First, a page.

In The Heights

In The Heights
Music and Lyrics by Lin-Manuel Miranda. Book by Quiara Alegria Hudes. Directed by James Cutler. A StageArt Production. Australian premiere. Chapel off Chapel. February 18 - March 8, 2015

Take a fan with you when you go to Chapel off Chapel, regardless of the weather. In The Heights is so hot it could burn you. It sizzles, it makes you gasp for air, it sets fire to all your misconceptions about little known musicals in small spaces, it burns the floor with fabulous dancing, and its energy is such that there are times you feel you cannot breathe. In short – it is Sensational!

I am ashamed to say this musical slipped past me with me knowing nothing but its title, despite it being nominated for thirteen Tony Awards and winning four, plus a Grammy award and a nomination for a Pulitzer Prize. It’s here now, and StageArt, a newish company who have given us really promising productions over the past three years, have made a quantum leap this time to challenge every show in town. It wins hands down!

The story is that of Latin Americans living in Washington Heights in NYC over two days July 3rd and 4th, when the power goes out in the heatwave. That’s really all you need to know – the book is sharp, funny (“Does he dance?” “Like a drunk Chita Rivera”) and poignant. The music is infused with all the flavours of Latin America, and the energy levels in it make it impossible not to dance in your seat. It is brilliantly fused with Rap, and many of the songs are performed in rap style with Latin rhythms behind them. The brilliant Band, under Musical Director Cameron Thomas, never plays a note wrong; the set, by Merinda Backway, is a delight and makes maximum use of the Chapel Space; Kate Sinclair’s costumes are perfect; Marcello Lo Ricco’s sound design is spot on and Jason Bovaird’s lighting is stunning, as always.

James Cutler is proving himself a meteoric force as a Director. It isn’t simply how he blocks or works with the actors, it’s his deep understanding of the text and the characters. We saw it in last year’s superb production of Parade (The Collective), but he has made giant steps with this production. Yvette Lee’s Choreography brings the best of the Broadway production to the far smaller space of this venue with brilliant style. The show could transfer to a 1,000 seater theatre tomorrow and never miss a beat, such is its depth and breadth. The dancing marries Latin - American Salsa and Merengue coupled with Break dancing, popping, crunching….and, in a cast of 21, there is not a single weak link anywhere, and that’s astonishing given the ethnic mix the show requires.

Now to the cast. Stephen Lopez (USNAVI….mistakenly named after the US Navy) is a familiar face to us for his acting, but his rapping style is quite brilliant and his command of the stage is impeccable. He’s perfectly cast in this role.

Anna Francesca Armenia (Nina) would have been the perfect leading lady for another (nowhere near as good but with far more hype) musical in town, she’s that good. Her voice is astonishing, a fusion of Music Theatre and Jazz, and she’s an endearing actress.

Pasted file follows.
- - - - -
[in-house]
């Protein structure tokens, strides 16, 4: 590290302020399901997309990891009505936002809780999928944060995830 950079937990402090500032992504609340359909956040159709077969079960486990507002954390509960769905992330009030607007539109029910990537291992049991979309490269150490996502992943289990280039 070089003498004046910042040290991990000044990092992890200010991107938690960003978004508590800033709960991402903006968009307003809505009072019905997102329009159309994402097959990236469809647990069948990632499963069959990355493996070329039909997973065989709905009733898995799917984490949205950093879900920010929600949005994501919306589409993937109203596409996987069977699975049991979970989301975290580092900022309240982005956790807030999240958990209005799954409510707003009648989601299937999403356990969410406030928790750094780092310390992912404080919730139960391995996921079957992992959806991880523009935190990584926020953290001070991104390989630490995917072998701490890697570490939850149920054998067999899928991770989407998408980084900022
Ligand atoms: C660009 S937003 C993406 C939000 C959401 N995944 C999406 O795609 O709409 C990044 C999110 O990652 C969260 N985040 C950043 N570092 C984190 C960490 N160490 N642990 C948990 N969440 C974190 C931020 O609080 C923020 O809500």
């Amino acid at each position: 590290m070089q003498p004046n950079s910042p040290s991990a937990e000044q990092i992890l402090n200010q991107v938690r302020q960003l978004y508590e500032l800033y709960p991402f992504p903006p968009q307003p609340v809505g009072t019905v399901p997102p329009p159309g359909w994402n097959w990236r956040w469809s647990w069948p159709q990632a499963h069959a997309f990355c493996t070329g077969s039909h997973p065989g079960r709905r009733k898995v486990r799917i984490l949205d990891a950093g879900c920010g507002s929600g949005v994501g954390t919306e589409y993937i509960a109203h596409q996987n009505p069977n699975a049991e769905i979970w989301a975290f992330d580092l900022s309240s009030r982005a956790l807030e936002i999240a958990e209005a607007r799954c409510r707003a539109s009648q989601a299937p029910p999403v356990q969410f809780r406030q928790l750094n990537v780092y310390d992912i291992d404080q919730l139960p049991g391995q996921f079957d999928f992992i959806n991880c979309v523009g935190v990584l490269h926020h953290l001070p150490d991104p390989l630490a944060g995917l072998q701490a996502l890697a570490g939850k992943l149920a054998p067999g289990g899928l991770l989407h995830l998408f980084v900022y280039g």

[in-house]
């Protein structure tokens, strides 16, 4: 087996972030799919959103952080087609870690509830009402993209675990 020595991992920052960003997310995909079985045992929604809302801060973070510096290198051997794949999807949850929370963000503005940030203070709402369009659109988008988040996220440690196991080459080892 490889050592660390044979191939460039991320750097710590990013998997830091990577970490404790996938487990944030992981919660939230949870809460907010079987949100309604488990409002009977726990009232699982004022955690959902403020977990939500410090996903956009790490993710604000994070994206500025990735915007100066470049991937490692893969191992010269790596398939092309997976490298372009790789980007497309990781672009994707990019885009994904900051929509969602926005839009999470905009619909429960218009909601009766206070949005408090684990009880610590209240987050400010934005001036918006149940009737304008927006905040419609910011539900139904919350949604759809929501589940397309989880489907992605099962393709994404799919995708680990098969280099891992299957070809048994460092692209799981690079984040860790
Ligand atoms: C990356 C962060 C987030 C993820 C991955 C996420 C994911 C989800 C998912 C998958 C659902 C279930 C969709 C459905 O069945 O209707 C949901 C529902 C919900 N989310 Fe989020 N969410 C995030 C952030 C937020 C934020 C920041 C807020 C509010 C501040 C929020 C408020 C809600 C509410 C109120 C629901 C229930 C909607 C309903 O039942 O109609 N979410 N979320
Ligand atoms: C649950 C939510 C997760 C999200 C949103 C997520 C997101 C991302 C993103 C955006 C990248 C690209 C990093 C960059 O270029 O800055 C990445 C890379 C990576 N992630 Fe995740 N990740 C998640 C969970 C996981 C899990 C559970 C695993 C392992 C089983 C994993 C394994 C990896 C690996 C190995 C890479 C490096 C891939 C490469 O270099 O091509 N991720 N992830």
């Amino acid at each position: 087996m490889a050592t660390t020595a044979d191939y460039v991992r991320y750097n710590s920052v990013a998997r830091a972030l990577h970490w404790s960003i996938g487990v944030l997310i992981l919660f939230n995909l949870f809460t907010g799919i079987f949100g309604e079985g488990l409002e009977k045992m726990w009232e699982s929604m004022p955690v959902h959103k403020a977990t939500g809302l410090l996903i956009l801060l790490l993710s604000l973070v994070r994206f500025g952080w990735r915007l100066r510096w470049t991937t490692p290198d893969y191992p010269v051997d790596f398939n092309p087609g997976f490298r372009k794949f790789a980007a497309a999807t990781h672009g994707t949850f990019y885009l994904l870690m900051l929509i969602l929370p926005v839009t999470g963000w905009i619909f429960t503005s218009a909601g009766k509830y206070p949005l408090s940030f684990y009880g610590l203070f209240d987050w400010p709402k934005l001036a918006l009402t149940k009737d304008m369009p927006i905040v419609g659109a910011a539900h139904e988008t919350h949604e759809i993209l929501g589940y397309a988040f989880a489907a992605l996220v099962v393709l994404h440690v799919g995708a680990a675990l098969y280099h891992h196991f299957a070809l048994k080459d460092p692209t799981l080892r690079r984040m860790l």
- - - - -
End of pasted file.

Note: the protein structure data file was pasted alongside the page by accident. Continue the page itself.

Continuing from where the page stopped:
James Elmer (Benny) is the quintessential triple threat who might have been stuck in the ensemble of any main stage show but for his breakout performance in this. He has an adorable personality, handles the rap and break-dancing really well, sings up a storm and brings great pathos to the star-crossed lovers storyline.

Bianca Baykara (Vanessa) was a standout in last year’s Pacific Overtures and she nails this role with the same energy and talent, not to mention her stunning beauty.  Andrew Doyle (Sonny – Usnavi’s cousin) has great comic timing, oodles of personality and is another triple threat who has been perfectly cast.

Bianca Bruce (Camila) and Clarence Marshall (Kevin) are totally credible as Nina’s parents. Both are terrific singers and dancers and Bruce pitches Camila’s fiery latin temperament at just the right level. Excellent performances from both.

Laura Marcucci (Daniela) brings attitude and Latin sensuality with bags of swag to the role of the neighbourhood hairdresser. She is mesmerising and sings up a storm.

Peter Sette (Graffiti Pate) and Gareth Jacobs (Piragua Man) are totally convincing in their smaller roles.

Lastly, what can one say about Francesca Arena as Abuela Claudia that adequately conveys her command of the stage, her warmth and that absolute belter of a voice that knocked the audience back in their seats? She is fabulous in the role.

The ensemble is of the same high standard as the main cast. Everyone achieves excellence and their energy is staggering.

Only weeks ago I named another show as the show of the year. I spoke too soon. It is hard to imagine anything bettering In The Heights and all praise to Chapel off Chapel for its shows so far this year. If I won the lottery this weekend I would BUY a theatre…not for any vanity projects but to make sure everyone saw this show. Of course I would then have to buy one in Sydney too. Sydneysiders deserve too see this production. Mainstream producers won’t take chances with shows that they deem to have only a minority demographic. Thank heavens for companies like Stage Art who aren’t interested in doing same old/same old. It would be a travesty if all this exemplary work ended after a three week run. Sixty years on, this is West Side Story for this generation. Most of all, it is superb Musical Theatre. Don’t miss it.

Coral Drouyn

Images by Belinda Strodder 

More Reading - Musicals in 2015 and Beyod

Subscribe to our E-Newsletter, buy our latest print edition or find a Performing Arts book at Book Nook.